Croatia: New advisory council
In Croatia, an Advisory Council consisting of representatives of the academic community, trade unions and employer organisations was established by the Ministry of Labour and Pension System. At its first meeting on 3 March 2014, various problems concerning the Croatian labour market were discussed. According to the Labour Inspectorate Act (OG 19/14), the Labour Inspectorate is no longer part of the State Inspectorate of the Republic of Croatia but is now operating as part of the Ministry of Labour and Pension System.
Internal changes in institutions
A series of elections took place in Austria between January and May 2014. All nine federal states held elections for representatives on the governing bodies of the Chambers of Labour (AK). At the time of reporting, the Social Democratic Trade Unionists (FSG) won in four of the six provinces and the Austrian Workers’ Federation (ÖAAB) in the other two.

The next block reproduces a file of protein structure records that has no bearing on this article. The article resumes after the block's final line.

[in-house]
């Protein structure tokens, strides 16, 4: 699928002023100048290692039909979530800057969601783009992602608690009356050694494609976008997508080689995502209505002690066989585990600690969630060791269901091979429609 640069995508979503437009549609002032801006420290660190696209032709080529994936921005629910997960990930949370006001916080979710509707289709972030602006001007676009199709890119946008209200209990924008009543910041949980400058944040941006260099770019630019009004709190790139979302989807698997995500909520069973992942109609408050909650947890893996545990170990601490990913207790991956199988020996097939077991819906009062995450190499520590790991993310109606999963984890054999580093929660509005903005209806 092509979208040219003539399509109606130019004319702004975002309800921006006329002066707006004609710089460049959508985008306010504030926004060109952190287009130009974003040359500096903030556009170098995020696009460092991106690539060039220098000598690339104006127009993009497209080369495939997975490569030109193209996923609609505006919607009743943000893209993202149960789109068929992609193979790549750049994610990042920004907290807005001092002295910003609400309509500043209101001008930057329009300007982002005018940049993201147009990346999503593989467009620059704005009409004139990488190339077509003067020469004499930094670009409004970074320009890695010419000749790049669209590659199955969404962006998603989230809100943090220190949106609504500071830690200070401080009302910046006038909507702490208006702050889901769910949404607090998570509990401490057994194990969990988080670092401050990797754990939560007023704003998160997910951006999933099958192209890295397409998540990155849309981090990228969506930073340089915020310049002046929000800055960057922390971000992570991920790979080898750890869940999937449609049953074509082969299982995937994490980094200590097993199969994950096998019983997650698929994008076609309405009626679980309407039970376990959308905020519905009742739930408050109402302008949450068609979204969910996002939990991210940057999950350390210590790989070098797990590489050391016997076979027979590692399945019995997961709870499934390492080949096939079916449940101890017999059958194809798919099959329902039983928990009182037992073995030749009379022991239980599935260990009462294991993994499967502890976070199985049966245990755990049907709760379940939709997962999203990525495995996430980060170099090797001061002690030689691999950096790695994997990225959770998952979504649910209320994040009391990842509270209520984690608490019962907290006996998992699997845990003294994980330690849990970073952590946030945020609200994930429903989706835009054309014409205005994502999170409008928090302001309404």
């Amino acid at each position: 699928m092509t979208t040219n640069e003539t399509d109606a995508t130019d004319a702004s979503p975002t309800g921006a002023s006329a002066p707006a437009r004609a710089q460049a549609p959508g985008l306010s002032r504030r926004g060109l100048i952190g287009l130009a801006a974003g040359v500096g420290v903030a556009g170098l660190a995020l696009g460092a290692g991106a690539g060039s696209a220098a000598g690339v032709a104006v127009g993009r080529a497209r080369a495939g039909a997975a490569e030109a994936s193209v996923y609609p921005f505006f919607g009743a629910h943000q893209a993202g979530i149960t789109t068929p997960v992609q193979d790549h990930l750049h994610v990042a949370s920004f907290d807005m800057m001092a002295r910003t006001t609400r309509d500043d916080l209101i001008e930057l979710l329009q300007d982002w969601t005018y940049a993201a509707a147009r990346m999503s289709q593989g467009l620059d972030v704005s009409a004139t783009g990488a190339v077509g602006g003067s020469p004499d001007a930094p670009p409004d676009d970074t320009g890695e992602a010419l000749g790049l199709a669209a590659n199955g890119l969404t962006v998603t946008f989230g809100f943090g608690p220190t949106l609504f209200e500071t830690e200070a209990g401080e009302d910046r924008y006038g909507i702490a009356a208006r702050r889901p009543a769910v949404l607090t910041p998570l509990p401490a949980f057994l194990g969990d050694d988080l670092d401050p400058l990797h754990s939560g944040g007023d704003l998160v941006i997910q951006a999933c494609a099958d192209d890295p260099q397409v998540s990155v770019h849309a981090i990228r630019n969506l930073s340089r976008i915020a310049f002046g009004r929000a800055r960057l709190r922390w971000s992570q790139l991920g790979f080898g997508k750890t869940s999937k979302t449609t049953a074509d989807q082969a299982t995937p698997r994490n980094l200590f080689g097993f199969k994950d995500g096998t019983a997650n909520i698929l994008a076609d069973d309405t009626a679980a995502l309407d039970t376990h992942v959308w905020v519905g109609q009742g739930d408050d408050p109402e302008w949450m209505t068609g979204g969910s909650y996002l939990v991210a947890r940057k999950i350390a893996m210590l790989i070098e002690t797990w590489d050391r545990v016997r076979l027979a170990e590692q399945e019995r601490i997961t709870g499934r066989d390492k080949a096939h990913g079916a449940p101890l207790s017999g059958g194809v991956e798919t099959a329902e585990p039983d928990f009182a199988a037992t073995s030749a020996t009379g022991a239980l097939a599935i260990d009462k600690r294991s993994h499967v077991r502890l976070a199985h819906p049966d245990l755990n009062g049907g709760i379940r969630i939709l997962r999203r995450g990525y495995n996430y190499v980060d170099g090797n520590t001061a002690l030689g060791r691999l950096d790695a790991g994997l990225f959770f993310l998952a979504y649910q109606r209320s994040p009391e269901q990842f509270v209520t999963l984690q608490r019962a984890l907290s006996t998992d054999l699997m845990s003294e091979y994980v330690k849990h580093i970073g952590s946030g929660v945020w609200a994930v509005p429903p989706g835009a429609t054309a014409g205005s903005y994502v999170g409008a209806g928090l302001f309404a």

The Czech Republic Minister for Labour and Social Affairs promised a significant personnel boost in the Labour Office of the Czech Republic (ÚP ČR) in order to improve its working conditions and functioning. It is also planned to reinforce the competencies of regional and local branches of the Labour Office.
On 20 January 2014, an independent review of the Police Federation – the organisation which represents 127,000 police officers in England and Wales – recommended an urgent and radical overhaul of the federation, intended to regain the trust of its members and the public. The report, carried out by an external review panel chaired by former Home Office permanent secretary, Sir David Normington, called for fundamental reform of the federation. The review was commissioned by the leadership of the federation itself.
Changes in legislation affecting social partners
In March, the Bulgarian Confederation of Labour Podkrepa proposed changes to the Labour Code, Social Security and Health and Safety at Work. The proposal concerns working time arrangements, overtime and additional payments for shiftwork and changes in collective bargaining. The Bulgarian Chamber of Commerce and Industry (BCCI) threatened to leave the tripartite council over the provision of the new Penal Code regarding the imprisonment of employers failing to pay social security for employees.